November 21, 2008, 12:00 AM

Apparel & Accessories

(Page 6 of 9) also offers extensive use of rich media. Mousing over images lets shoppers instantly zoom into product details. And they can click to see how jeans fit on models from the front, side and back. These and other improvements have led to a 40% increase in the number of shoppers carting products, and a 19% increase in the number of carted products that get purchased, Varni says. also offers a Fit Guide for helping shoppers match their body type to several available cuts ranging from slim to loose. The guide is a work in progress, Varni says.

On that note, Paula Rosenblum, managing director of research at Retail Systems Research LLC, says the Fit Guide is an example of where can improve on product selection and rich media. “The whole Fit Guide is interesting, but I felt like it was to be expected, nothing out of the ordinary,” she says.

But the Fit Guide, like other parts of, will continue to improve, Varni says.

“More rich content is on the way,” she says. “Giving consumers the most information and making it easy for them to find the perfect pair of jeans leaves them feeling good about our brand.” Back to top

Style + substance
American Eagle Inc.’s new brand and web site takes its name from early photographers, filmmakers and explorers Martin and Osa Johnson. But the site offers technology and imagery that are quantum leaps ahead of the jumpy, grainy adventure films that brought the Kansas duo to prominence in the 1930s. On the web site, video is seamlessly integrated to show off the site’s trendy but informal clothing and accessories that the company calls “refined casual.”

Visitors can click on a Shop by Outfit feature, either for men or women’s clothing, and see a page with a dozen models who come to life, moving, turning, even flirting with the viewers as they show off the clothing. As the visitor filters the products, such as by “classic” or “texture,” the models wearing other types of apparel stroll off the page.

“It’s an effective interaction that should translate into longer page views,” says Brandon Merritt, senior experience design specialist at Internet marketing firm Molecular Inc. “The layout and navigation of the site offers a fresh approach. The visual language of bold images, straight lines, and plenty of open space help tie the in-store and online experiences together.”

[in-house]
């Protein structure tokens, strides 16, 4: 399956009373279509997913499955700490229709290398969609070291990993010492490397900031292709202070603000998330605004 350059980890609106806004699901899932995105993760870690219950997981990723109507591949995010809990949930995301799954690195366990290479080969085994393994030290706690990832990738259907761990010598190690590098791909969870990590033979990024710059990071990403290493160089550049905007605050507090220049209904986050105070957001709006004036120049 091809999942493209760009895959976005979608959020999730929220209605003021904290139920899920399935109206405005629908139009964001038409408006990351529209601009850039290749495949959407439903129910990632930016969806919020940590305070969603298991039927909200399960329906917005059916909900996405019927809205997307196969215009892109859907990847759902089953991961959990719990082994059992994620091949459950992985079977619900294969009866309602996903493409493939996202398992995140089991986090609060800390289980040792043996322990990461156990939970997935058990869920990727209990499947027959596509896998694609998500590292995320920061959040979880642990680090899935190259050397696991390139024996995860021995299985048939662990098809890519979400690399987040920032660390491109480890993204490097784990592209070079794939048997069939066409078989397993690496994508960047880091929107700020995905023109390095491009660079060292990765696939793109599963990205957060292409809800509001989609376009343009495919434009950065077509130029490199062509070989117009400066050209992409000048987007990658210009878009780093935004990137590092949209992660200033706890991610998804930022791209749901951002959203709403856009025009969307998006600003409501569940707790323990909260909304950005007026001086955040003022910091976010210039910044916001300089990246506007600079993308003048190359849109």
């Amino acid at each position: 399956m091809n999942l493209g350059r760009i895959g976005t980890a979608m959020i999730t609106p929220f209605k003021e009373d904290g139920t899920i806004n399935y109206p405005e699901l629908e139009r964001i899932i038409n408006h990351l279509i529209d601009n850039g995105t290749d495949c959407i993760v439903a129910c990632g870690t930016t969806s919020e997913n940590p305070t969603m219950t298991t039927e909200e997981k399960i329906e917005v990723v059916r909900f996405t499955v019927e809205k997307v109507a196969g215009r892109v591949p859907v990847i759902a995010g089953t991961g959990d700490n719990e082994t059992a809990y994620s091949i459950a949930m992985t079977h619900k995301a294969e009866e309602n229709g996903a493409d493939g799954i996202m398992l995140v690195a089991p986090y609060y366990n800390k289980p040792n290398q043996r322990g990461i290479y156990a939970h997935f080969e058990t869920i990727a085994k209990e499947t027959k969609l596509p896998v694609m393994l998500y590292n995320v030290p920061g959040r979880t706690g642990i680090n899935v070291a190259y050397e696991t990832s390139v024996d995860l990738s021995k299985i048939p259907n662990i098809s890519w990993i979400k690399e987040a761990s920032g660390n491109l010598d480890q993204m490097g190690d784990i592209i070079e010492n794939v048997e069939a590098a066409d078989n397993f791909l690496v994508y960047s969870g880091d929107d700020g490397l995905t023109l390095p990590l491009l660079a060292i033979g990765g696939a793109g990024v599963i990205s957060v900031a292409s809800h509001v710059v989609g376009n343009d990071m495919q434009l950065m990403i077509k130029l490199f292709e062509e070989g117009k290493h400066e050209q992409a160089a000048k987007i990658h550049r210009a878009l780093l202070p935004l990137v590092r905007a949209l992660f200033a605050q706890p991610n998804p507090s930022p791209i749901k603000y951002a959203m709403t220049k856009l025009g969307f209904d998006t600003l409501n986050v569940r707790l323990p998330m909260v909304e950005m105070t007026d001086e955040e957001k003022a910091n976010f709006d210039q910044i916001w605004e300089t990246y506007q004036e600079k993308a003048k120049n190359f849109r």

Interactive components also include a Layer Your Own Look widget that allows visitors to drag and drop outfit combinations onto a mannequin so they can see how various pieces of clothing look together. Customers can view pricing and other product details and click to make purchases without leaving the page.

The web site, launched this year, also reduces clicks by allowing customers to view color swatches of different items on main category pages. For example, a shopper searching in the knits and tees category can see which items are available in red or white without having to go to product pages.

Martin + Osa also offers other user-friendly features, such as saving items in the shopping bag for customers who leave the site and return later. “An innovative customer experience, smart options for selecting outfits, and clever ways of keeping their audience’s attention has helped push past their primary competitors,” says Merritt. Back to top

One step beyond
In the realm of online product configurators, already was a front runner. Site visitors could use the tool at the center of the site to visualize an enormous number of color and graphical options to build the athletic shoe of their dreams. This year, added new design options; enhanced imaging functionality; introduced a community aspect; and rolled out more NikeiD Studios, a concept that puts the digital shoe configurator into NikeiD stores.

“We believe we are a brand that stands for innovation,” says DJ van Hameren, Nike’s general manager of global digital commerce.

This year that meant refinements to the shoe builder. NikeiD has added to the right-hand navigation, which propels shoppers through a list of customizable elements, a second design option for those preferring a free-flowing approach. Shoppers can now choose to click on any element of a pictured shoe in any order to apply their own choices. A graphic bar displays progress toward completion, and a What’s Left link lists shoe elements that still need to be selected.

Image functionality has been enhanced to a level that seeks to mimic live interaction with the product. A new design search feature displays tens of thousands of designs created by consumers willing to share. It lets shoppers specify parameters-a red and green color combination, for example-and call up already-created designs that match.

The site is effective at exposing consumers to an incredibly broad number of design possibilities while making the design experience fun, says Lauren Freedman, president of retail consultancy The E-Tailing Group. Freedman also praises product imagery and the community feature the brand has added to the site.

NikeiD also has rolled out close to 30 NikeiD studios, and the brand is developing a program that will bring the NikeiD studio to outside events and locations.

The shoe builder, according to van Hameren, is giving the Nike brand an incredible amount of information on consumer preferences. “For us,” he says, “this is an opportunity to be the most relevant brand to athletes and style-conscious consumers around the world.” Back to top

Designed to the Nines
Nine West may be known for shoes, but the home page at sends two clear messages: that the retailer offers much more than stilettos and wedges, and that it’s serious about e-commerce.
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